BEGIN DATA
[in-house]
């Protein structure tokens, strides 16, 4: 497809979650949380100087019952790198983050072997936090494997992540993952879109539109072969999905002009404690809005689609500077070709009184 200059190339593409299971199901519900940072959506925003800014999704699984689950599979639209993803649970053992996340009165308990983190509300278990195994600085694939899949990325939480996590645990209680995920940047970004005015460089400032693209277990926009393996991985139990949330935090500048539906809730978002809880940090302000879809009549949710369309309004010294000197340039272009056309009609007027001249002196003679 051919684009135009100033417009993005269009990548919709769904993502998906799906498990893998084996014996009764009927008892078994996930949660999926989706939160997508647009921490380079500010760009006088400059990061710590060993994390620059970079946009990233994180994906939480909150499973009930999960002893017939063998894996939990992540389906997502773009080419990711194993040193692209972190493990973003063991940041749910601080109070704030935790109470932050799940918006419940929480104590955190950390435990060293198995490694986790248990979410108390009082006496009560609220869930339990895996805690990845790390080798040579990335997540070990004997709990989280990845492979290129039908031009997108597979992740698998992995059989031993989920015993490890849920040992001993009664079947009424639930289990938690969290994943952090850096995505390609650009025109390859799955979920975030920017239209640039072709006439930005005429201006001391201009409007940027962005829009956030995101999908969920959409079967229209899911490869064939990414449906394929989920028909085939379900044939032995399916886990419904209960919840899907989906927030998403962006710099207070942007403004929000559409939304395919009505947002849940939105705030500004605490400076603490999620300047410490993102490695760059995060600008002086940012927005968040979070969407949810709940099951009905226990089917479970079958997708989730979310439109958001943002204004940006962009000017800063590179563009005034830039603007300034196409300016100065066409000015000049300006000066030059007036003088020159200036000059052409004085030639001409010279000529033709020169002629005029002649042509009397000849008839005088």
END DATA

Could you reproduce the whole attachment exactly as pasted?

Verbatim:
[in-house]
């Protein structure tokens, strides 16, 4: 497809979650949380100087019952790198983050072997936090494997992540993952879109539109072969999905002009404690809005689609500077070709009184 200059190339593409299971199901519900940072959506925003800014999704699984689950599979639209993803649970053992996340009165308990983190509300278990195994600085694939899949990325939480996590645990209680995920940047970004005015460089400032693209277990926009393996991985139990949330935090500048539906809730978002809880940090302000879809009549949710369309309004010294000197340039272009056309009609007027001249002196003679 051919684009135009100033417009993005269009990548919709769904993502998906799906498990893998084996014996009764009927008892078994996930949660999926989706939160997508647009921490380079500010760009006088400059990061710590060993994390620059970079946009990233994180994906939480909150499973009930999960002893017939063998894996939990992540389906997502773009080419990711194993040193692209972190493990973003063991940041749910601080109070704030935790109470932050799940918006419940929480104590955190950390435990060293198995490694986790248990979410108390009082006496009560609220869930339990895996805690990845790390080798040579990335997540070990004997709990989280990845492979290129039908031009997108597979992740698998992995059989031993989920015993490890849920040992001993009664079947009424639930289990938690969290994943952090850096995505390609650009025109390859799955979920975030920017239209640039072709006439930005005429201006001391201009409007940027962005829009956030995101999908969920959409079967229209899911490869064939990414449906394929989920028909085939379900044939032995399916886990419904209960919840899907989906927030998403962006710099207070942007403004929000559409939304395919009505947002849940939105705030500004605490400076603490999620300047410490993102490695760059995060600008002086940012927005968040979070969407949810709940099951009905226990089917479970079958997708989730979310439109958001943002204004940006962009000017800063590179563009005034830039603007300034196409300016100065066409000015000049300006000066030059007036003088020159200036000059052409004085030639001409010279000529033709020169002629005029002649042509009397000849008839005088």